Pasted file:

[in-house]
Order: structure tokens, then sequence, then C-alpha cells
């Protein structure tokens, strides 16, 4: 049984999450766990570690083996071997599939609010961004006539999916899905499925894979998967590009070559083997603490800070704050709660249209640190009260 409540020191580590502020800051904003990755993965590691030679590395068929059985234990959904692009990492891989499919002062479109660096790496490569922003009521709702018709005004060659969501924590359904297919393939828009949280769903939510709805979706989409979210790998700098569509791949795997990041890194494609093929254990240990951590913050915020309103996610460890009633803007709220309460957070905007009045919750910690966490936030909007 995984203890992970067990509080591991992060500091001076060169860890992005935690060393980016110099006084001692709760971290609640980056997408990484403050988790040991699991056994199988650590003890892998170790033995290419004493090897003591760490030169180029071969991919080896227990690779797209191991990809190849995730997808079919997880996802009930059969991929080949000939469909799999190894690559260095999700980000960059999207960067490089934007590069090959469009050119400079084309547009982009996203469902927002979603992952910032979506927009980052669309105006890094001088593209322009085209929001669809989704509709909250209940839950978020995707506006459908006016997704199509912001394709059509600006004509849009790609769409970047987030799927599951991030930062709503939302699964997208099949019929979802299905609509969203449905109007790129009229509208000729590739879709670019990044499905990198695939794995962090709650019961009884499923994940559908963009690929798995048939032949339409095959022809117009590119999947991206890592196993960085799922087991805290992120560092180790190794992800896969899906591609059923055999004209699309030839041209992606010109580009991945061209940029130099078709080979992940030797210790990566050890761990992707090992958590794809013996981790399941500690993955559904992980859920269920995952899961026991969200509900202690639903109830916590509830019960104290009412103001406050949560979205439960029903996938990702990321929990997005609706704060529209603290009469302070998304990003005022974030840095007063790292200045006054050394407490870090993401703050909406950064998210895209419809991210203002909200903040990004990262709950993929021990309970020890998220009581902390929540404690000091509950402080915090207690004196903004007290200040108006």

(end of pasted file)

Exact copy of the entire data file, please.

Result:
[in-house]
Order: structure tokens, then sequence, then C-alpha cells
């Protein structure tokens, strides 16, 4: 049984999450766990570690083996071997599939609010961004006539999916899905499925894979998967590009070559083997603490800070704050709660249209640190009260 409540020191580590502020800051904003990755993965590691030679590395068929059985234990959904692009990492891989499919002062479109660096790496490569922003009521709702018709005004060659969501924590359904297919393939828009949280769903939510709805979706989409979210790998700098569509791949795997990041890194494609093929254990240990951590913050915020309103996610460890009633803007709220309460957070905007009045919750910690966490936030909007 995984203890992970067990509080591991992060500091001076060169860890992005935690060393980016110099006084001692709760971290609640980056997408990484403050988790040991699991056994199988650590003890892998170790033995290419004493090897003591760490030169180029071969991919080896227990690779797209191991990809190849995730997808079919997880996802009930059969991929080949000939469909799999190894690559260095999700980000960059999207960067490089934007590069090959469009050119400079084309547009982009996203469902927002979603992952910032979506927009980052669309105006890094001088593209322009085209929001669809989704509709909250209940839950978020995707506006459908006016997704199509912001394709059509600006004509849009790609769409970047987030799927599951991030930062709503939302699964997208099949019929979802299905609509969203449905109007790129009229509208000729590739879709670019990044499905990198695939794995962090709650019961009884499923994940559908963009690929798995048939032949339409095959022809117009590119999947991206890592196993960085799922087991805290992120560092180790190794992800896969899906591609059923055999004209699309030839041209992606010109580009991945061209940029130099078709080979992940030797210790990566050890761990992707090992958590794809013996981790399941500690993955559904992980859920269920995952899961026991969200509900202690639903109830916590509830019960104290009412103001406050949560979205439960029903996938990702990321929990997005609706704060529209603290009469302070998304990003005022974030840095007063790292200045006054050394407490870090993401703050909406950064998210895209419809991210203002909200903040990004990262709950993929021990309970020890998220009581902390929540404690000091509950402080915090207690004196903004007290200040108006």